The majority of the plot follows - in excruciating detail - the courtship of Lucius (Joaquin Phoenix) and Ivy (Bryce Dallas Howard), who is blind, not that we know this for a while. (Note to Howard: when playing a blind character, it’s not wise to follow the other actors with your eyes. Took me a good five minutes to figure out she was supposed to be blind.) Meanwhile, Adrien Brody pops up as the village idiot - the village idiot!! - in easily the strangest, most inexplicable, most ceaselessly annoying movie character in a good long while. And what to make of the unbearably sincere village elders, played by the likes of William Hurt, Brendan Gleeson, and Sigourney Weaver? This is a film stuffed with lousy performances from great actors.
There’s also some mystery about just how in the hell the villagers got to the village at all (what with having to have travelled through the impassable woods in the first place), and what each village elder is keeping hidden away in a secret box, and what’s locked away in a forbidden shed, and what, exactly, is the deal with the creatures?
The problem, or one of them, anyway, is that too much of the movie has the characters knowing more than we do - what’s in the boxes, what’s in the shed. And so instead of building genuine suspense over the course of the story, Shyamalan merely asks us to wonder when the plot will reveal what’s what, thinking that will add to the tension. It doesn’t. It’s not a mystery, just a waiting game, and where’s the fun in that?
Things get dumber as the plot trods on and Shyamalan drops in little twists on the way to the big one. These little twists are infuriating, mostly because (and this is without revealing any more than necessary) they invalidate the plot. Too many times does the screenplay lead us to an important point then drop a switcheroo that says “yeah, none of that meant anything, let’s go in this other direction for a while.” If ever there was a movie designed to convince the audience into thinking it’s wasting its time, “The Village” is it.
The script, however, has nothing on the incompetently showy direction that’s become the filmmaker’s trademark. What Shyamalan shows us once again with “The Village” is that he’s a guy who desperately wants to be seen as an artist on par with Alfred Hitchcock. Note how carefully he composes every shot - with empty pretentiousness. There’s one scene that reminds me of a failed film student’s attempt to copy “Taxi Driver:” in a famous scene in Scorsese’s film, the camera pans to an empty hallway while De Niro gets dumped over the phone by Cybil Shepard, the idea being that De Niro’s emotional pain was too excruciating to show on screen. In “The Village,” Shyamalan is constantly doing the same, panning away from important action, the camera stopping on, say, a pot stove, or a rocking chair. Why? Not because it heightens the impact of the scene, but just because the director thought it looked smart. It doesn’t. This is a movie filled with empty visual gimmicks that copy the cinematic smarts of Hitchcock, Scorsese, Kubrick, and so many others without actually understanding them.It pleases me that “The Village” is currently getting a shellacking from both critics and the public, all of whom are just now, apparently, getting clued into Shyamalan’s cheap tricks. A plotless movie leading to a meaningless twist? The guy’s a one trick pony, and now people are seeing him for the useless gimmickmeister that he always was. “The Village” may be his best movie to date, but it’s still a complete mess, a tiring, rambling story with no frights to make it worth the time. The ending is a joke, and so is everything that comes before it. In that regard, at least Shyamalan’s consistent.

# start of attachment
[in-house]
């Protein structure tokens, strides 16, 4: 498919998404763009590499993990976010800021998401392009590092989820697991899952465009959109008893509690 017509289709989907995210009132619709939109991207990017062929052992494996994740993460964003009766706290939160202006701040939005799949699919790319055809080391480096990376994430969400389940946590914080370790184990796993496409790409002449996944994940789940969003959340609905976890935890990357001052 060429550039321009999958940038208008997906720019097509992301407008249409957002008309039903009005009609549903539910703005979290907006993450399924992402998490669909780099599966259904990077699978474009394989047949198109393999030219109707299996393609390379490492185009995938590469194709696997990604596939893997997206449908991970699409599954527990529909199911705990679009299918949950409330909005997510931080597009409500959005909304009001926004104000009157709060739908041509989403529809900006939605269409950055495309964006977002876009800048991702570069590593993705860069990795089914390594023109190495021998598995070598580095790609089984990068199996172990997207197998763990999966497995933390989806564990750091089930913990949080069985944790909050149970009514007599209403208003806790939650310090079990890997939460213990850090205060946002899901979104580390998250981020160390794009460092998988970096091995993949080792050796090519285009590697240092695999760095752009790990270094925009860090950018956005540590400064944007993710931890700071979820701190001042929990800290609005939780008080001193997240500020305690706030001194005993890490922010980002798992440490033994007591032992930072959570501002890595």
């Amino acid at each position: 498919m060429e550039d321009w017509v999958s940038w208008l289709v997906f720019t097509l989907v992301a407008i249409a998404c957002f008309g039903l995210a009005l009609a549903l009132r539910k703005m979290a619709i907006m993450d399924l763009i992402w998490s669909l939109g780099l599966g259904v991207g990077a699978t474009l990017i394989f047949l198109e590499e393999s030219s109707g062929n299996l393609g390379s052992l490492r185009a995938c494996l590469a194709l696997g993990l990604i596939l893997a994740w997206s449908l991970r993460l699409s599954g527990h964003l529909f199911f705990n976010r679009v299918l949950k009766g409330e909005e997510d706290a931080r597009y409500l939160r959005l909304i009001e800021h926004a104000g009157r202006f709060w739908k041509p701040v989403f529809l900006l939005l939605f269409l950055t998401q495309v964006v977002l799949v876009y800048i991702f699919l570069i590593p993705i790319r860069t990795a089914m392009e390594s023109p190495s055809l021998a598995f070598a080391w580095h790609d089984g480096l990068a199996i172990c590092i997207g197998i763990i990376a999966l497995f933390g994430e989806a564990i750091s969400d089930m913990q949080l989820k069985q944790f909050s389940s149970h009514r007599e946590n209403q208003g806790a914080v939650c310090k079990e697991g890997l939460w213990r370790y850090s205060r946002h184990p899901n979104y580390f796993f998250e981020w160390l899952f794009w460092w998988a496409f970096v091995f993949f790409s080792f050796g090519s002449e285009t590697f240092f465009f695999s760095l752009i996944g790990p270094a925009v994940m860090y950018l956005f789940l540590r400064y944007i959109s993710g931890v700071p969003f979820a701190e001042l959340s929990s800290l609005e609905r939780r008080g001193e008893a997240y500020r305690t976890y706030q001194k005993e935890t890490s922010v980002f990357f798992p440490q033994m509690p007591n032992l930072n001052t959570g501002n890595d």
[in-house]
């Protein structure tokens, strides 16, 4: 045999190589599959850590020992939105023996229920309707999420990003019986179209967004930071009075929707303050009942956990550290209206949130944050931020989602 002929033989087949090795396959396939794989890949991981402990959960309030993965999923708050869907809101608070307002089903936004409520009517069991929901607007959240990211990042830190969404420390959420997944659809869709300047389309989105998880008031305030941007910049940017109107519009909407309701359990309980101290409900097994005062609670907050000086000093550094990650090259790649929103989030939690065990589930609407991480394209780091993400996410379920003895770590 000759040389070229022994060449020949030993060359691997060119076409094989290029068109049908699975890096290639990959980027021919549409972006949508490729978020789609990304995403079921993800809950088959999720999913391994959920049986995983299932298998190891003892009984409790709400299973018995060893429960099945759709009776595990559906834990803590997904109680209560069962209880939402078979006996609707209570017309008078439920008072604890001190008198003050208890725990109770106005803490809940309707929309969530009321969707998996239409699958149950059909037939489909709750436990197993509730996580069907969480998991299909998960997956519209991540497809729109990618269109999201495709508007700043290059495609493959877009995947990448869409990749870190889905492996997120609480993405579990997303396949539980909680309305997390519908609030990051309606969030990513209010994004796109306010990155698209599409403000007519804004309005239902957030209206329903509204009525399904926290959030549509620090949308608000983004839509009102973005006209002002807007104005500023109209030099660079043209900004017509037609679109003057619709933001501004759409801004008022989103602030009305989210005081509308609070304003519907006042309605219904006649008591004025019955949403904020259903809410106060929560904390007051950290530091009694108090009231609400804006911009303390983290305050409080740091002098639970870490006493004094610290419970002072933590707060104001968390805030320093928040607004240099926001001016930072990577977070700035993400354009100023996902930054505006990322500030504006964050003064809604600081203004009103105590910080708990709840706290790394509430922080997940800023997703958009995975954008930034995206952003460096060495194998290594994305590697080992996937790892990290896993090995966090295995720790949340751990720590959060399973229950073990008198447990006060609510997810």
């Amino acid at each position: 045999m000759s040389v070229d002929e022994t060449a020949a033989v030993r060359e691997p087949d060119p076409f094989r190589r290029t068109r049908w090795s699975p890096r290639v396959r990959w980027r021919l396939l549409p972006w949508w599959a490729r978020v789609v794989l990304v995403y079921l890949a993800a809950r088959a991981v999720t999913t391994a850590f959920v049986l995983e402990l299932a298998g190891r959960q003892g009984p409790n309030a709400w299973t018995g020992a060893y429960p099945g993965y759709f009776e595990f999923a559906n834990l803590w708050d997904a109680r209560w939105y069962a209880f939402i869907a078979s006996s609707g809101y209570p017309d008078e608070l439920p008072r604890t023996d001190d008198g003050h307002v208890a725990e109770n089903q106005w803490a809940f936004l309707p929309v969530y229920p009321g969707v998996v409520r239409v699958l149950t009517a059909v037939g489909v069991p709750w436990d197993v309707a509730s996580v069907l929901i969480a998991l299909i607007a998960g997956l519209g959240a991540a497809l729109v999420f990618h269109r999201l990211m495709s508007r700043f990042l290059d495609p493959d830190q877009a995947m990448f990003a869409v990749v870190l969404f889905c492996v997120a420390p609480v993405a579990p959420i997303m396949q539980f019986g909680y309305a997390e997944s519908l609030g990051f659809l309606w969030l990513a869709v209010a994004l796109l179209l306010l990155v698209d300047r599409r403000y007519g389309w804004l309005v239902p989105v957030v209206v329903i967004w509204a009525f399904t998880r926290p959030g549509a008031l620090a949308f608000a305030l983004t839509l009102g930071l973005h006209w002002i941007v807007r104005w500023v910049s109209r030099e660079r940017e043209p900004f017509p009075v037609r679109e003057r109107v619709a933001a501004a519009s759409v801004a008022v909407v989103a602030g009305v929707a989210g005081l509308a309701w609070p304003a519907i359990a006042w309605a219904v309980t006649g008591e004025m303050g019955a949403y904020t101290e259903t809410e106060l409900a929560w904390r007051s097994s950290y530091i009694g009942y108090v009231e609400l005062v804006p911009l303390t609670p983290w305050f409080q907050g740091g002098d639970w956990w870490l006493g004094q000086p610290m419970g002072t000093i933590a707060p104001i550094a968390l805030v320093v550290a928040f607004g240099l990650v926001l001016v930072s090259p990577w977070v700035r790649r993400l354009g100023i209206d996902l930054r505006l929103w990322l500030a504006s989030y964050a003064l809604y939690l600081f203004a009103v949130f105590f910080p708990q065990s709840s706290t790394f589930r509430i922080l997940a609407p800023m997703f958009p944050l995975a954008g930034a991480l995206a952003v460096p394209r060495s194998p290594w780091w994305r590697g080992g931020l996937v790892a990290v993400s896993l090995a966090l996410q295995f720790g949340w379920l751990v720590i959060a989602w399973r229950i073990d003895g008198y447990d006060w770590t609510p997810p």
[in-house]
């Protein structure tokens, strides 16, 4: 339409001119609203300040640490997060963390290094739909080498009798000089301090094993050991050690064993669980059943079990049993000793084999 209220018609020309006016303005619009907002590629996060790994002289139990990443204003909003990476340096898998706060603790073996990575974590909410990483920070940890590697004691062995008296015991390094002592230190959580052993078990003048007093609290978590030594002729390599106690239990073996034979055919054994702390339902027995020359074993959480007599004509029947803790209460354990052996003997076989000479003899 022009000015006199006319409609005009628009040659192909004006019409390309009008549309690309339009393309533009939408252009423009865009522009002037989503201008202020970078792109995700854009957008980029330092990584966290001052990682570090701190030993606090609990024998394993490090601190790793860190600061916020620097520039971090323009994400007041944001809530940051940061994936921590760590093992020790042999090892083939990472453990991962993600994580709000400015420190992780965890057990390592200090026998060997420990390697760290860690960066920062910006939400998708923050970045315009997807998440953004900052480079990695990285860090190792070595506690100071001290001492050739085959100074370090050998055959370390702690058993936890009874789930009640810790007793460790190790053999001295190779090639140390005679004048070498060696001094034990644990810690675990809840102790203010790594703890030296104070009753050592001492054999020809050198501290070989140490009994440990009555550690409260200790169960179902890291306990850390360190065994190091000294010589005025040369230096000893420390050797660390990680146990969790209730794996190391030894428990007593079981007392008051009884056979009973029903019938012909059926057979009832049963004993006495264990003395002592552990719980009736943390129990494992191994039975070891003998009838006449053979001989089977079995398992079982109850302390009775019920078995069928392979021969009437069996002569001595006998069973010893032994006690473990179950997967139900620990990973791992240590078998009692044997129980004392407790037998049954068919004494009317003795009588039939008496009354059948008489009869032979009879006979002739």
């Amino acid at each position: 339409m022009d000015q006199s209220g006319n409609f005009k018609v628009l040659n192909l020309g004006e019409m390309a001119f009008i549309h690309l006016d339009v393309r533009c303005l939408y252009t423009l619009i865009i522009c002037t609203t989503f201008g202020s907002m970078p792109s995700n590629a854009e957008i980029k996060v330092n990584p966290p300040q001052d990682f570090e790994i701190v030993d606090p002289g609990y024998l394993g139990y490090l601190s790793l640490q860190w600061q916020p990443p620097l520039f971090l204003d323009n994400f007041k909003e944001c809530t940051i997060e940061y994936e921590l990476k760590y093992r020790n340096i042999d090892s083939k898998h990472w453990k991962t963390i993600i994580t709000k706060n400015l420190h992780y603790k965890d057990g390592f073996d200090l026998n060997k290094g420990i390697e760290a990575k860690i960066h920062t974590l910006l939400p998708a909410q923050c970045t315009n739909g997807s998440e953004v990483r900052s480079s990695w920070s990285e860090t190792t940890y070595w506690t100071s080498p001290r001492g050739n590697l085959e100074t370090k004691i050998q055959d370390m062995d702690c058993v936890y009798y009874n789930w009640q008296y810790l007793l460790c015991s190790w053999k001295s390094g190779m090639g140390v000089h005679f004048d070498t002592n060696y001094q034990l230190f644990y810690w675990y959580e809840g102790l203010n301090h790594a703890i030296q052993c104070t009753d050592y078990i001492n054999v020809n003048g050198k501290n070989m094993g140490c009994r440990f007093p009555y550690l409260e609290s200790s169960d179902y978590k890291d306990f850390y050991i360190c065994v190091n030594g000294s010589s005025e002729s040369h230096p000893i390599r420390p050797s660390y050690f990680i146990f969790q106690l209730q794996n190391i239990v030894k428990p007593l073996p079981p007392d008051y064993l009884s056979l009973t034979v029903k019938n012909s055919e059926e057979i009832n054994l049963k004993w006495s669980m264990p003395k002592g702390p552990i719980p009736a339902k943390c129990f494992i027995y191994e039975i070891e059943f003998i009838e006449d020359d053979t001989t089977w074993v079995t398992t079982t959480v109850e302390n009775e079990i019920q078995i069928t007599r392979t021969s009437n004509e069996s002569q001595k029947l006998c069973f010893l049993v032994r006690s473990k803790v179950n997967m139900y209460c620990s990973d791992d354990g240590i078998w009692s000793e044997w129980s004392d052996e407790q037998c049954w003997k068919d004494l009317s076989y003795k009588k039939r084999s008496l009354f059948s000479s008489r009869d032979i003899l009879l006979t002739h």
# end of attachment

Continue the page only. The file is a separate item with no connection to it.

link directly to this review at http://www.efilmcritic.com/review.php?movie=10269&reviewer=392
originally posted: 01/11/05 12:44:34